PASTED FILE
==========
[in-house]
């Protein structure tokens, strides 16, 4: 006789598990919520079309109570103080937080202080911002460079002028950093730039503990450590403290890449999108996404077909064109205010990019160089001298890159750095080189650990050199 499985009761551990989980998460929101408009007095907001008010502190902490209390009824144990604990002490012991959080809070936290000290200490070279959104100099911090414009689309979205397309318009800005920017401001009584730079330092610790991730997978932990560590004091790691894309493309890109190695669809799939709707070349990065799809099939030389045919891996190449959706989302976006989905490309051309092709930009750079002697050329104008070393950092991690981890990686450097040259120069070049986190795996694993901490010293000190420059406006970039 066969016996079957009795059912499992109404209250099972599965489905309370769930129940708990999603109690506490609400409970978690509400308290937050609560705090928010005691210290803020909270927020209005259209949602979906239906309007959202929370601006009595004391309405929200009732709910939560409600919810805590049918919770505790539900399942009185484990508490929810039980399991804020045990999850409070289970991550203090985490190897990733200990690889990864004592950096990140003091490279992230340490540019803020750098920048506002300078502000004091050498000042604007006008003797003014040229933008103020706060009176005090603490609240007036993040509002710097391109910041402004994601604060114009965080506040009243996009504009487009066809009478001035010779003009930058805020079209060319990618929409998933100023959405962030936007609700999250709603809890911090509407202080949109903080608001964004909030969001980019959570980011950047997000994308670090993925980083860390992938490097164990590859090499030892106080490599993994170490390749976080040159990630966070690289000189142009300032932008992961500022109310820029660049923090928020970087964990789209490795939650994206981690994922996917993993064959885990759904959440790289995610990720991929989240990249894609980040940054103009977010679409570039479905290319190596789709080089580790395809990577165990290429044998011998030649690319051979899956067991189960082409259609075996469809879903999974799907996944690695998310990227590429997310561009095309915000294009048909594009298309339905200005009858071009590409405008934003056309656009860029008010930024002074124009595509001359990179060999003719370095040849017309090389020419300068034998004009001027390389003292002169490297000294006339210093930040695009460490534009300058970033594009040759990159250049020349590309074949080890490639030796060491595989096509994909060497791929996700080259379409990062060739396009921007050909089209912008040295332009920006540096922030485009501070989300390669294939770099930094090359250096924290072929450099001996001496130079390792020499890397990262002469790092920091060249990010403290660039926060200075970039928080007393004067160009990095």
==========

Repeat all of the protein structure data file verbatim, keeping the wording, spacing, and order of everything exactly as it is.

[in-house]
């Protein structure tokens, strides 16, 4: 006789598990919520079309109570103080937080202080911002460079002028950093730039503990450590403290890449999108996404077909064109205010990019160089001298890159750095080189650990050199 499985009761551990989980998460929101408009007095907001008010502190902490209390009824144990604990002490012991959080809070936290000290200490070279959104100099911090414009689309979205397309318009800005920017401001009584730079330092610790991730997978932990560590004091790691894309493309890109190695669809799939709707070349990065799809099939030389045919891996190449959706989302976006989905490309051309092709930009750079002697050329104008070393950092991690981890990686450097040259120069070049986190795996694993901490010293000190420059406006970039 066969016996079957009795059912499992109404209250099972599965489905309370769930129940708990999603109690506490609400409970978690509400308290937050609560705090928010005691210290803020909270927020209005259209949602979906239906309007959202929370601006009595004391309405929200009732709910939560409600919810805590049918919770505790539900399942009185484990508490929810039980399991804020045990999850409070289970991550203090985490190897990733200990690889990864004592950096990140003091490279992230340490540019803020750098920048506002300078502000004091050498000042604007006008003797003014040229933008103020706060009176005090603490609240007036993040509002710097391109910041402004994601604060114009965080506040009243996009504009487009066809009478001035010779003009930058805020079209060319990618929409998933100023959405962030936007609700999250709603809890911090509407202080949109903080608001964004909030969001980019959570980011950047997000994308670090993925980083860390992938490097164990590859090499030892106080490599993994170490390749976080040159990630966070690289000189142009300032932008992961500022109310820029660049923090928020970087964990789209490795939650994206981690994922996917993993064959885990759904959440790289995610990720991929989240990249894609980040940054103009977010679409570039479905290319190596789709080089580790395809990577165990290429044998011998030649690319051979899956067991189960082409259609075996469809879903999974799907996944690695998310990227590429997310561009095309915000294009048909594009298309339905200005009858071009590409405008934003056309656009860029008010930024002074124009595509001359990179060999003719370095040849017309090389020419300068034998004009001027390389003292002169490297000294006339210093930040695009460490534009300058970033594009040759990159250049020349590309074949080890490639030796060491595989096509994909060497791929996700080259379409990062060739396009921007050909089209912008040295332009920006540096922030485009501070989300390669294939770099930094090359250096924290072929450099001996001496130079390792020499890397990262002469790092920091060249990010403290660039926060200075970039928080007393004067160009990095």